For many thinkers, including Romantics themselves, their era was an age of prophecy—of revolution, radical change, new beginnings, perhaps even new worlds. Yet the Romantic writing that we identify as prophecy is strangely unable to predict the new realities and progress that we, like Romantic writers, thought they could deliver. Instead, prophetic writing in a Romantic key is preoccupied with impermanence, ruin, decline, calamity, loss, extinction, evanescence. If these motifs are the darkened mode of Romantic prophecy, how do the Romantics, and how do we, read for the future? I reply to this question by thinking about uncertainty, chance, and contingency, not sure-fire prophecy, as the narrative engines of Romantic futurity. At issue for the Romantic era, as for our own, is not knowing what the future will be (impossible to know in any era), but working out resources to keep at hand for when we or others get there.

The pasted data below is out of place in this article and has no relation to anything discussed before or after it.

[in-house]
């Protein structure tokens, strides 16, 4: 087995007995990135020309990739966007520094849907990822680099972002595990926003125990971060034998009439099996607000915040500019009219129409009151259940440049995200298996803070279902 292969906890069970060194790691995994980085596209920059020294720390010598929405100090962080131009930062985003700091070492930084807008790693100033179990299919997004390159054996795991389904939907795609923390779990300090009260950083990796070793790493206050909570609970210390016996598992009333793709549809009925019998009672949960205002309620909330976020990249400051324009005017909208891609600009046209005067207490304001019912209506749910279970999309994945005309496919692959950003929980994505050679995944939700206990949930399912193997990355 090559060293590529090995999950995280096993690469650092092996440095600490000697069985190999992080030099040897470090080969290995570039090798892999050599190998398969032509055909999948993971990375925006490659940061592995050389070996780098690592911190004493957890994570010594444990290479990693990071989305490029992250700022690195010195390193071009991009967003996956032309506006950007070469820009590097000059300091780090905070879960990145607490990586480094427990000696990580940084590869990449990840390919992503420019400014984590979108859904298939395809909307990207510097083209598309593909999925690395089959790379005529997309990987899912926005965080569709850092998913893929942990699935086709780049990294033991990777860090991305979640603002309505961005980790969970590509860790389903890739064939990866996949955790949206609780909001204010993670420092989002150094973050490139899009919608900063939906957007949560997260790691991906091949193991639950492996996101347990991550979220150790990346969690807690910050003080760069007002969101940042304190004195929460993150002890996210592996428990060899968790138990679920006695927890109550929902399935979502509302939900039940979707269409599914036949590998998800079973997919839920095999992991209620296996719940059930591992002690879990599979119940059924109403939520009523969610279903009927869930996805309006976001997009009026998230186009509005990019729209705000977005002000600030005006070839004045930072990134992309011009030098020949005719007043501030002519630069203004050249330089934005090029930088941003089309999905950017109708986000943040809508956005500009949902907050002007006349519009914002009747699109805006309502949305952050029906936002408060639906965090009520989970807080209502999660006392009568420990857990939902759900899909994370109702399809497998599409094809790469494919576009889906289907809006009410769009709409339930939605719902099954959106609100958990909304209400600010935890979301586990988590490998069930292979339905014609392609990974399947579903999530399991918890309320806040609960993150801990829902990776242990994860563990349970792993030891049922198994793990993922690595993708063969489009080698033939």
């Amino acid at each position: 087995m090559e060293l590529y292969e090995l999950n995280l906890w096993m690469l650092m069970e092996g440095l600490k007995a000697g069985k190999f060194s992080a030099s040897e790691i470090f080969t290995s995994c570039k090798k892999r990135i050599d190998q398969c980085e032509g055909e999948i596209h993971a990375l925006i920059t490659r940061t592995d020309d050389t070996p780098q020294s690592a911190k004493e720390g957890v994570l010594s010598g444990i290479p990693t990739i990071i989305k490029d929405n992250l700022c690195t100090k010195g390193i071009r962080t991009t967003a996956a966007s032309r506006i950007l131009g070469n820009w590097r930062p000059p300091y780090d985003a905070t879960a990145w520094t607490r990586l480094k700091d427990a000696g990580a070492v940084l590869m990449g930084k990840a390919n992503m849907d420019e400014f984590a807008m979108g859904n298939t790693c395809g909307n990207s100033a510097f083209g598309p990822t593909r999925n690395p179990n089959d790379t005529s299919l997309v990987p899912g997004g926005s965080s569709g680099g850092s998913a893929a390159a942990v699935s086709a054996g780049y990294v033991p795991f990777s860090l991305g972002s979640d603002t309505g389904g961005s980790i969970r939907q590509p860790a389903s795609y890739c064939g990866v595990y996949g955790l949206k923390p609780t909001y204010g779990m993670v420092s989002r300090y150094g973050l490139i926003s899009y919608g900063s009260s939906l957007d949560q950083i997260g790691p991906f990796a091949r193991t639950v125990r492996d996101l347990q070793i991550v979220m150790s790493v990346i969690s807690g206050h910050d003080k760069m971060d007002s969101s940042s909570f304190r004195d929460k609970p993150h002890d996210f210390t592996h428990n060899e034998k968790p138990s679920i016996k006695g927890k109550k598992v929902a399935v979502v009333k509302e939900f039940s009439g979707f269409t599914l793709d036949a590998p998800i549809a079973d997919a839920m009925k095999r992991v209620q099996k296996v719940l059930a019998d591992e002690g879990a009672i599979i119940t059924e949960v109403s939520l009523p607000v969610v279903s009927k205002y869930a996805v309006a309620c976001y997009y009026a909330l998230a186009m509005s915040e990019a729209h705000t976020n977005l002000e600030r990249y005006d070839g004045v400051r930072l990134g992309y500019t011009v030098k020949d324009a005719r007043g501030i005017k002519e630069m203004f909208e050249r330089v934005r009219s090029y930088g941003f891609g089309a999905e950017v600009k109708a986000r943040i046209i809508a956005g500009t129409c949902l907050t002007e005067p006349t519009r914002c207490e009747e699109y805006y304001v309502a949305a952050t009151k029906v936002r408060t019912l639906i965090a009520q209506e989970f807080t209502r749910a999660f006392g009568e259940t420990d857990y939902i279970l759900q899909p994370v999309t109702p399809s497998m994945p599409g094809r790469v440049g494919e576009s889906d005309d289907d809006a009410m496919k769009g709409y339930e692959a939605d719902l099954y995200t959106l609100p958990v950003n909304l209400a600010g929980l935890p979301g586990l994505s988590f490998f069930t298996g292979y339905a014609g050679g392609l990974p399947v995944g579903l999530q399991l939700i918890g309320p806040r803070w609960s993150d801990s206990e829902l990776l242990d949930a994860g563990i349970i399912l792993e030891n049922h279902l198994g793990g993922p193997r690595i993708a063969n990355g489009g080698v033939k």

Theresa M. Kelley is Marjorie and Lorin Tiefenthaler Professor of English Emerita at University of Wisconsin-Madison. She is the author of Clandestine Marriage: Botany and Romantic Culture (Johns Hopkins, 2012), Reinventing Allegory (Cambridge, 1997), and Wordsworth’s Revisionary Aesthetics (Cambridge, 1988). She has published widely on Romantic poetics, aesthetics, visual culture, the matter of archives, and philosophy. She is the recipient of fellowships awarded by the American Council of Learned Socieities, Simon D. Guggenheim Foundation, National Endowment for the Humanities, Henry E. Huntington Library, Yale Center for British Art and UW-Madison Institute for Research in the Humanities. She is currently working on two books: Reading for the Future and Color Trouble.